How to sell your bike

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See also: Safety precautions when buying or selling

This is copied directly from a Craigslist posting. Author unknown, but it's good advice.

Dear Motorcycle Owners,

After spending a few minutes perusing the mighty CL marketplace looking at some used motorcycles, I thought I might take a few minutes and educate a few of you on how to actually sell that bike of yours, and how to avoid looking like a complete jackass in the process.

I thought most of these of these little tidbits were common knowledge for people trying to sell something, but that is very clearly NOT the case, evidenced by the ridiculous ads I've choked through this morning. Here goes....


1. This really should go without saying: POST SOME PICTURES. GOOD ONES! I know this is hard to fathom, but would-be buyers, especially the ones that actually have the money, REALLY like to see what it is they're buying. That means you should not be taking pictures with your cell phone, or posting pictures you stole from the internet, or pictures of your friend's bike that probably looks nothing like yours. Borrow a digital camera, take 10 or 15 really good pictures, and upload the best ones. It's not that hard! Good pictures will sell your bike, period.

2. What you owe on your bike has absolutely NOTHING to do with how much it's worth. It's hard to swallow, I know, but just because you got suckered into buying that CBR at full MSRP plus fees with a worthless 4-year warranty doesn't mean it's magically worth $11,949 when you need to sell it. Did you think your measly $99 a month payment for the last 3 months was going to make some miraculous dent in your tragic financing plan? Your bike is still worth $6800, just like every other 600rr that is for sale this week.

3. Aftermarket equipment does not automatically raise the value of your bike. Your bike is not "custom" just because you couldn't resist installing the Autozone LED's on the fairings, and that Two-Brothers exhaust that your cousin installed incorrectly doesn't change anything. Aftermarket equipment and extras actually LOWER the value of your bike to most buyers, and should be used as a tool to sweeten the deal, NOT increase the price. Modifications are not an investment, folks.... If you want to get your money back from your shiny red skull & crossbones windscreen, you should sell it separately, or kill yourself for considering such a thing tasteful.

4. The word 'FIRM' is a topic for some debate. If you have set what you consider to be a fair price and really dislike haggling, then you might consider stating that you won't negotiate. Just remember that most things for sale on CL are open for negotiation, and some people will always want to bargain. You will most likely get more inquiries w/o the word 'firm'. Also, if your aforementioned 600rr is priced $2800 higher than everyone else's, you may just wonder why it's still for sale after 3 months with no hits...

5. Be honest about your bike's condition. There is no way that every motorcycle for sale in Colorado is flawless, never dropped, and stored in the Vatican when it's not being ridden, OK? A scratch here and there? Bit of rash on the tail? No problem, shit happens. But BE HONEST about it. There is nothing I hate more than driving across town to view a 'flawless' bike, only to find out that it's a total piece of shit with blown fork seals, bald tires and cake frosting on the chain. If it looks like it's been dragged behind a garbage truck, chances are I'm unlikely to overlook the damage. Honesty is kind of important when selling a used bike with no warranty, and blatantly lying about your bike has a way of chasing away potential buyers. Crazy, huh?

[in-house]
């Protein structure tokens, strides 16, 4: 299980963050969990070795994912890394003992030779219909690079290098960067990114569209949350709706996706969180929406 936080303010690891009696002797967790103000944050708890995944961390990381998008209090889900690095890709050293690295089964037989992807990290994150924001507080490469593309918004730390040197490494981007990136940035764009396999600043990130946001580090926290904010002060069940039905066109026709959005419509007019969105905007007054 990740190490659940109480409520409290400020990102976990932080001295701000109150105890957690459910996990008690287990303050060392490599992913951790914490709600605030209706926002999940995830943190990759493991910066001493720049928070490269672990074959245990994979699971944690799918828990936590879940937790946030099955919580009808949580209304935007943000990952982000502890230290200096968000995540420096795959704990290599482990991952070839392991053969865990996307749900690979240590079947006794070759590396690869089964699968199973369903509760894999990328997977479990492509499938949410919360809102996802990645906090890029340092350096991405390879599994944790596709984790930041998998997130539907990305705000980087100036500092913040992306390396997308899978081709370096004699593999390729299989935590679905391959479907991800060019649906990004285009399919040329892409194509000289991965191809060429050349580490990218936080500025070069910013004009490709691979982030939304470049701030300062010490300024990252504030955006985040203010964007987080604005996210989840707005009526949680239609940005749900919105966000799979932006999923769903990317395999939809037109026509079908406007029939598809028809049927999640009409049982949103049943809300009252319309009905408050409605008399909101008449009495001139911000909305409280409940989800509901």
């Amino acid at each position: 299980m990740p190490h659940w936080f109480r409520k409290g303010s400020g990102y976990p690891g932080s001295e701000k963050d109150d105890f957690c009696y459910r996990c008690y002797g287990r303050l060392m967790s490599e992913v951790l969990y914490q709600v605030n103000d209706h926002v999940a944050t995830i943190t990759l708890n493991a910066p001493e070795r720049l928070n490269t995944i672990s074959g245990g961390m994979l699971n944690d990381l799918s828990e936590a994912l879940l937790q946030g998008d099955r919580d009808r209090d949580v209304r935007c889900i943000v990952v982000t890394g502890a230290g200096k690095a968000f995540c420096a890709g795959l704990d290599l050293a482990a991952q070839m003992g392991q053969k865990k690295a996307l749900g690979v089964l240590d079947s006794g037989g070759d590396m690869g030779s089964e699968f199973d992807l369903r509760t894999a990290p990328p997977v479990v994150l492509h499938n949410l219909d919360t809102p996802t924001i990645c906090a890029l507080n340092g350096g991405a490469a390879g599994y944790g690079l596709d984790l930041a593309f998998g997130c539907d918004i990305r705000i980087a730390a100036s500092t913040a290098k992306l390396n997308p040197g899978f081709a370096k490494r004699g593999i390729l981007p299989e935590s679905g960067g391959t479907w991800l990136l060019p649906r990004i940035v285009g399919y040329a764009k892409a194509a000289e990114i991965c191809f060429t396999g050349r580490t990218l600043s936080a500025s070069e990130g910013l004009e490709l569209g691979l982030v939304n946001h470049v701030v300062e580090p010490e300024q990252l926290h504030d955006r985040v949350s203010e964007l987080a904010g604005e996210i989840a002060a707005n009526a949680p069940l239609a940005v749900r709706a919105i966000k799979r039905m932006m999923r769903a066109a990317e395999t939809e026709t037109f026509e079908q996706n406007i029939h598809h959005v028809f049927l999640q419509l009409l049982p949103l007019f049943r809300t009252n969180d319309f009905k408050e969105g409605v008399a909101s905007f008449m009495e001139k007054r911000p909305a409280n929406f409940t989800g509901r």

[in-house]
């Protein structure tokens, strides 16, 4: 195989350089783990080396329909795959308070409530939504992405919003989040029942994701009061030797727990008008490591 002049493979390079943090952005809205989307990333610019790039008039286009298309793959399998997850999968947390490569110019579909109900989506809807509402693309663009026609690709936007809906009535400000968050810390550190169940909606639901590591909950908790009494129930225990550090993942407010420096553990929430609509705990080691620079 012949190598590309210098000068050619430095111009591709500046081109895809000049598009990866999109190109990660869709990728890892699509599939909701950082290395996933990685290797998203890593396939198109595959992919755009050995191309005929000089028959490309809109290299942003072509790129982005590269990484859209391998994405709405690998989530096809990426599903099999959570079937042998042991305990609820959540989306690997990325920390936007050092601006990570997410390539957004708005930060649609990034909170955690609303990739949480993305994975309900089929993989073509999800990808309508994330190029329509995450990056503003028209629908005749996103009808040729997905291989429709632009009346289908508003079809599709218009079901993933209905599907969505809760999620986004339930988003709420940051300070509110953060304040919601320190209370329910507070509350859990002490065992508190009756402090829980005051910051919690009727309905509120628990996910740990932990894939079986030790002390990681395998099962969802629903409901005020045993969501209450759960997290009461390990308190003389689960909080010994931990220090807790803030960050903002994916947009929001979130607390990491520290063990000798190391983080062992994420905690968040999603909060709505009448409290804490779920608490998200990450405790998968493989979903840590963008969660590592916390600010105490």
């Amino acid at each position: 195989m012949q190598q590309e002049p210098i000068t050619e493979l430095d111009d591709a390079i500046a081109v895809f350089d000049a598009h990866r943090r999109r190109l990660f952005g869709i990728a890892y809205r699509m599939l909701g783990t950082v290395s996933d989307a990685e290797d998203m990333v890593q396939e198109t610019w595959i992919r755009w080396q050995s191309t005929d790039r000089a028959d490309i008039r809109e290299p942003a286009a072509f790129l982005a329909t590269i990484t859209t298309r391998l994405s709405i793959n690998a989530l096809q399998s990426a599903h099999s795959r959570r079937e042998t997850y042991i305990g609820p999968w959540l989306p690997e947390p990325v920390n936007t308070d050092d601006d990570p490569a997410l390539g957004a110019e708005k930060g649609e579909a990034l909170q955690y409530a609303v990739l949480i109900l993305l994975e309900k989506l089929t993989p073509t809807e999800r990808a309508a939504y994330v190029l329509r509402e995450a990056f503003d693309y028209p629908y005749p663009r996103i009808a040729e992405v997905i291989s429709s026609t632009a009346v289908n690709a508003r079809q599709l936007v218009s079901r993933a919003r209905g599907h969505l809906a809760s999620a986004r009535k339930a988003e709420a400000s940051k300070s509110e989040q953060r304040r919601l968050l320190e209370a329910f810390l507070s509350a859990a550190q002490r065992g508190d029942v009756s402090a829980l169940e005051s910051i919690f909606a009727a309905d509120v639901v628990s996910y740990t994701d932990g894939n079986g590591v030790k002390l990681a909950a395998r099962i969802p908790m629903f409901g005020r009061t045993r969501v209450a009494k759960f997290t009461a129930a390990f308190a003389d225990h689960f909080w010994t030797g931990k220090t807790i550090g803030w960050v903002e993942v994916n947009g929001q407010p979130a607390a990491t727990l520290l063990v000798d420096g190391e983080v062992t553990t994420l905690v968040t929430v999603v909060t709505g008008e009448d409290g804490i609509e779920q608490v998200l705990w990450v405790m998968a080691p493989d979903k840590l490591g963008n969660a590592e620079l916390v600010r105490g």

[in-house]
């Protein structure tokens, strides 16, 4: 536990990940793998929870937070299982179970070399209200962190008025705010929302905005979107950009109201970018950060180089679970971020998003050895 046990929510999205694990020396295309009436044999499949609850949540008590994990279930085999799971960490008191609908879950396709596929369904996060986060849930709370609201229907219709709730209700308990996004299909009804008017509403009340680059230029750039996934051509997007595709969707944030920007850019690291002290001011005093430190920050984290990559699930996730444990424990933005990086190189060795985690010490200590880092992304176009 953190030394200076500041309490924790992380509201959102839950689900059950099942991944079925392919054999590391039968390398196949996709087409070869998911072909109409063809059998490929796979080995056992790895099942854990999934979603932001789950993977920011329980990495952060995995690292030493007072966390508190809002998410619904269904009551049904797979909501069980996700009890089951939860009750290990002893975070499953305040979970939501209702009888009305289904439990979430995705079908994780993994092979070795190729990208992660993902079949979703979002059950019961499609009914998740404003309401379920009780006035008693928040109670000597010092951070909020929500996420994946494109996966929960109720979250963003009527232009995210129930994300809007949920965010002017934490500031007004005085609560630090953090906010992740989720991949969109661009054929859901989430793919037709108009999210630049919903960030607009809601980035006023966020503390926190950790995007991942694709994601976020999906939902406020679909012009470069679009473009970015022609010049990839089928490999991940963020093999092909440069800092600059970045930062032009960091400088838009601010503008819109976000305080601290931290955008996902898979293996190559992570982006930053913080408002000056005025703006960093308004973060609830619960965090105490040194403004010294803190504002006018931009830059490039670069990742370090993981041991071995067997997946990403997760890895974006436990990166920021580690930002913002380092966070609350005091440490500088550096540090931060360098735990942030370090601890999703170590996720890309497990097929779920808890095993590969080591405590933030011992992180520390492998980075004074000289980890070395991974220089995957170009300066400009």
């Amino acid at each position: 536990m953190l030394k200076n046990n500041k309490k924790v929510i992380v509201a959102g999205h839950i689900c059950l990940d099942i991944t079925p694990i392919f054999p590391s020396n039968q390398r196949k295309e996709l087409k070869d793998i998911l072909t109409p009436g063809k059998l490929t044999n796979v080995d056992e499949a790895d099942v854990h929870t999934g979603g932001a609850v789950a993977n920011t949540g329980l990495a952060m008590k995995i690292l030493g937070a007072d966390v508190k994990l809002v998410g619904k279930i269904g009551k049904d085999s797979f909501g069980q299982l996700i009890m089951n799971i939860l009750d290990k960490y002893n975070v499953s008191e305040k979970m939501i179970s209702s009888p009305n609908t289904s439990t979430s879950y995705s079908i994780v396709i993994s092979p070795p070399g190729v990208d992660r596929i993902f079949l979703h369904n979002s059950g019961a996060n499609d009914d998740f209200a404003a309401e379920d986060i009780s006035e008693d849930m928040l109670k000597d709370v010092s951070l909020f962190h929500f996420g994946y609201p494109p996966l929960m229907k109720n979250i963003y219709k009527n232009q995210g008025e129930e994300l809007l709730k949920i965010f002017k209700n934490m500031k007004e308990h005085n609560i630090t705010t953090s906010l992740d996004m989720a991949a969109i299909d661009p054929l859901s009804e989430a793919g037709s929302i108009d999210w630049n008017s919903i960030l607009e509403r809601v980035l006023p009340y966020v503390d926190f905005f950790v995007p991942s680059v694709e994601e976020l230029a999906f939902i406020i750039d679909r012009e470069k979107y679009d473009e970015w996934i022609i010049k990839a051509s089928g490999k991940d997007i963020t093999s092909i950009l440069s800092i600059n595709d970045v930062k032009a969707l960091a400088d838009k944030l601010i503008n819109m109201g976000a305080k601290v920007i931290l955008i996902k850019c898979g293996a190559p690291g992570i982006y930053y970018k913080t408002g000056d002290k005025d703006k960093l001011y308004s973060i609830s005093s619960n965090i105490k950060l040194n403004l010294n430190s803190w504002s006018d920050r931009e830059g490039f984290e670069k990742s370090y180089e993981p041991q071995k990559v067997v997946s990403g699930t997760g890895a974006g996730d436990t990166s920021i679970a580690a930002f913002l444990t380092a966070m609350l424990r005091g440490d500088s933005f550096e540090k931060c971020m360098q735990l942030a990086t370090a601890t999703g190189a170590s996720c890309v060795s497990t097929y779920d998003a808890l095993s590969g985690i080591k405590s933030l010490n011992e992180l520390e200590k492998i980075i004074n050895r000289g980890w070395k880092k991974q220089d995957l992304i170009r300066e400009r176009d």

6. Price your bike competitively! Do your research. Check KBB, local forums, other CL ads, etc... and try to get an idea what your bike is actually worth on the open market. Retail value means nothing. What you owe means nothing. Silly Autozone parts mean nothing. Factor in the mileage, condition, etc when deciding on a number. If your bike is priced higher than all the similar bikes for sale, guess what? It's probably not going to sell anytime soon. Suck it up, price it a hundred bucks or so lower than comparable machines on the market, and watch it sell fast. Be willing to negotiate!

7. Answer your phone! Watch your email! Buyers like me, who have the money, are impatient as hell and itching to buy something. If you want to sell your bike, you're going to need to be responsive to the people who want to buy it. If the only way to contact you is via Morse code on every third Friday between 8:00 and 8:15, chances are I'm buying something else.

8. Your 1995 Yamaha Seca II will not do 200mph. Enough said. Honesty: We've covered this.

9. Be descriptive!! Nobody cares that your R1 is "stoopid fast and pix up mad chix!" What color is it? How many miles are on it? Do you have the title, or will you be taking magic beans in payment? How are the tires? Any extras come with it? Why are you selling? What condition is it in? Why should I buy yours over all the others? These things make the difference, I swear they do. You might get 3 less dumb questions if you take the time to answer them in your ad.

10. Use effective keywords!! If you list your bike as "Stoopid fast crotch rocket, gets chix, CHEEP!", I may not see your ad if I'm searching for GSXR, R1, CBR, ZX-10R, Ducati, etc... Consider using ALL the various spellings of your particular motorcycle in your ad. This way, if someone is searching for a ZX-10R, they'll see your ad even if they type ZX10R, ZX10, 10R, or Ninja. It's so simple, yet often completely overlooked.

Hopefully with these simple tips you too can quickly and efficiently sell your motorcycle, and the rest of us can avoid pointing and laughing at you. Happy posting!!